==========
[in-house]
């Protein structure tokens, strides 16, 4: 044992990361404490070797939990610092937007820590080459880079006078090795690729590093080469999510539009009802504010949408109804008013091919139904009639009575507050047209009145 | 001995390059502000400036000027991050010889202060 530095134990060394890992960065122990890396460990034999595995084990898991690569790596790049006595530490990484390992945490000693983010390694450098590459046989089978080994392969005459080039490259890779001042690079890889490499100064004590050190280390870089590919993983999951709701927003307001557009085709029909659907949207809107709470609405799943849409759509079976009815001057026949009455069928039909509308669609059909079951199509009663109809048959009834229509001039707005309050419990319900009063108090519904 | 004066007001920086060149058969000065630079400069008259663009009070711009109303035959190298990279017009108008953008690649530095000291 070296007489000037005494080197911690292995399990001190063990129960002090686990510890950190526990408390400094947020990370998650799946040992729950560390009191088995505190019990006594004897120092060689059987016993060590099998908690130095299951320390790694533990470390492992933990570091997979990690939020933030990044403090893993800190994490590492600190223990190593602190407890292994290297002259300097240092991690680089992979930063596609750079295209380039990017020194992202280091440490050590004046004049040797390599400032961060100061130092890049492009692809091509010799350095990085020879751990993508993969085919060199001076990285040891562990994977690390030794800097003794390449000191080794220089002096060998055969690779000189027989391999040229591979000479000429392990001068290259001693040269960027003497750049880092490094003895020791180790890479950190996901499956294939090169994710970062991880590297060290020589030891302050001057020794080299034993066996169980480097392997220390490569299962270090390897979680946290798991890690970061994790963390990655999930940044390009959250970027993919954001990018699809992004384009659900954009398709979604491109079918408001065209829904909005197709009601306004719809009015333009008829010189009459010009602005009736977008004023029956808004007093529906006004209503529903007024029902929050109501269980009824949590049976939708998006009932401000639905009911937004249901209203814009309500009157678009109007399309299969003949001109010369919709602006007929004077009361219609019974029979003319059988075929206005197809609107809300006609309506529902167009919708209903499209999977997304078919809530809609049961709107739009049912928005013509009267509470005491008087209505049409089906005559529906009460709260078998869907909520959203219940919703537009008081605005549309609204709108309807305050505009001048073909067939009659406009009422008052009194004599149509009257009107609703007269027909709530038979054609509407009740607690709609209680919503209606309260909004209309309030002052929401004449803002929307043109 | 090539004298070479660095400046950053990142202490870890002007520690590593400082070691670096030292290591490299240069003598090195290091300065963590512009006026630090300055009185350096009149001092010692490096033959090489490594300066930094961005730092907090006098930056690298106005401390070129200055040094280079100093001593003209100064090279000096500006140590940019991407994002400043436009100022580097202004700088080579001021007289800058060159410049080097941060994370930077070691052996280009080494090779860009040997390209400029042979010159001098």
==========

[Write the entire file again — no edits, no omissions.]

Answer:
[in-house]
């Protein structure tokens, strides 16, 4: 044992990361404490070797939990610092937007820590080459880079006078090795690729590093080469999510539009009802504010949408109804008013091919139904009639009575507050047209009145 | 001995390059502000400036000027991050010889202060 530095134990060394890992960065122990890396460990034999595995084990898991690569790596790049006595530490990484390992945490000693983010390694450098590459046989089978080994392969005459080039490259890779001042690079890889490499100064004590050190280390870089590919993983999951709701927003307001557009085709029909659907949207809107709470609405799943849409759509079976009815001057026949009455069928039909509308669609059909079951199509009663109809048959009834229509001039707005309050419990319900009063108090519904 | 004066007001920086060149058969000065630079400069008259663009009070711009109303035959190298990279017009108008953008690649530095000291 070296007489000037005494080197911690292995399990001190063990129960002090686990510890950190526990408390400094947020990370998650799946040992729950560390009191088995505190019990006594004897120092060689059987016993060590099998908690130095299951320390790694533990470390492992933990570091997979990690939020933030990044403090893993800190994490590492600190223990190593602190407890292994290297002259300097240092991690680089992979930063596609750079295209380039990017020194992202280091440490050590004046004049040797390599400032961060100061130092890049492009692809091509010799350095990085020879751990993508993969085919060199001076990285040891562990994977690390030794800097003794390449000191080794220089002096060998055969690779000189027989391999040229591979000479000429392990001068290259001693040269960027003497750049880092490094003895020791180790890479950190996901499956294939090169994710970062991880590297060290020589030891302050001057020794080299034993066996169980480097392997220390490569299962270090390897979680946290798991890690970061994790963390990655999930940044390009959250970027993919954001990018699809992004384009659900954009398709979604491109079918408001065209829904909005197709009601306004719809009015333009008829010189009459010009602005009736977008004023029956808004007093529906006004209503529903007024029902929050109501269980009824949590049976939708998006009932401000639905009911937004249901209203814009309500009157678009109007399309299969003949001109010369919709602006007929004077009361219609019974029979003319059988075929206005197809609107809300006609309506529902167009919708209903499209999977997304078919809530809609049961709107739009049912928005013509009267509470005491008087209505049409089906005559529906009460709260078998869907909520959203219940919703537009008081605005549309609204709108309807305050505009001048073909067939009659406009009422008052009194004599149509009257009107609703007269027909709530038979054609509407009740607690709609209680919503209606309260909004209309309030002052929401004449803002929307043109 | 090539004298070479660095400046950053990142202490870890002007520690590593400082070691670096030292290591490299240069003598090195290091300065963590512009006026630090300055009185350096009149001092010692490096033959090489490594300066930094961005730092907090006098930056690298106005401390070129200055040094280079100093001593003209100064090279000096500006140590940019991407994002400043436009100022580097202004700088080579001021007289800058060159410049080097941060994370930077070691052996280009080494090779860009040997390209400029042979010159001098």